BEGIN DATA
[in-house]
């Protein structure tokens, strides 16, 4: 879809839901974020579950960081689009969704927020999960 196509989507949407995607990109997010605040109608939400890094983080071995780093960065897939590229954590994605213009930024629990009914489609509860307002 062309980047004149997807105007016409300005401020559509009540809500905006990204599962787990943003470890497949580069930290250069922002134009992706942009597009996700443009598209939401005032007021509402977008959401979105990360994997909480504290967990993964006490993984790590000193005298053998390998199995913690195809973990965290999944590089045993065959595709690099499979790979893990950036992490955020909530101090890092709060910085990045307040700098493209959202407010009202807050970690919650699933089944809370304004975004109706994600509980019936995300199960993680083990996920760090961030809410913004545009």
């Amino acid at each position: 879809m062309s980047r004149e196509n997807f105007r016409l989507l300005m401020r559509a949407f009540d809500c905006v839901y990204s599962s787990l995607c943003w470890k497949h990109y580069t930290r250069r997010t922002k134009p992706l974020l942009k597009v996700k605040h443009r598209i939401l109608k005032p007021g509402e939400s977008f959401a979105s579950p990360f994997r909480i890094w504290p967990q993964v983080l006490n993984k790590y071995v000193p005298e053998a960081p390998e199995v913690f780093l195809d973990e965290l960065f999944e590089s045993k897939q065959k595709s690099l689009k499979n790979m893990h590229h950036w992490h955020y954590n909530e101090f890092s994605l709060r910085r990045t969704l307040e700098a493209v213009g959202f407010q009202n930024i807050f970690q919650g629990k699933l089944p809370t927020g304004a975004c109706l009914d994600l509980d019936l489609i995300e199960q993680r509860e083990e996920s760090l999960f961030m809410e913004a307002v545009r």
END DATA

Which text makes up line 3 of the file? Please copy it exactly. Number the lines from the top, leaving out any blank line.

């Amino acid at each position: 879809m062309s980047r004149e196509n997807f105007r016409l989507l300005m401020r559509a949407f009540d809500c905006v839901y990204s599962s787990l995607c943003w470890k497949h990109y580069t930290r250069r997010t922002k134009p992706l974020l942009k597009v996700k605040h443009r598209i939401l109608k005032p007021g509402e939400s977008f959401a979105s579950p990360f994997r909480i890094w504290p967990q993964v983080l006490n993984k790590y071995v000193p005298e053998a960081p390998e199995v913690f780093l195809d973990e965290l960065f999944e590089s045993k897939q065959k595709s690099l689009k499979n790979m893990h590229h950036w992490h955020y954590n909530e101090f890092s994605l709060r910085r990045t969704l307040e700098a493209v213009g959202f407010q009202n930024i807050f970690q919650g629990k699933l089944p809370t927020g304004a975004c109706l009914d994600l509980d019936l489609i995300e199960q993680r509860e083990e996920s760090l999960f961030m809410e913004a307002v545009r």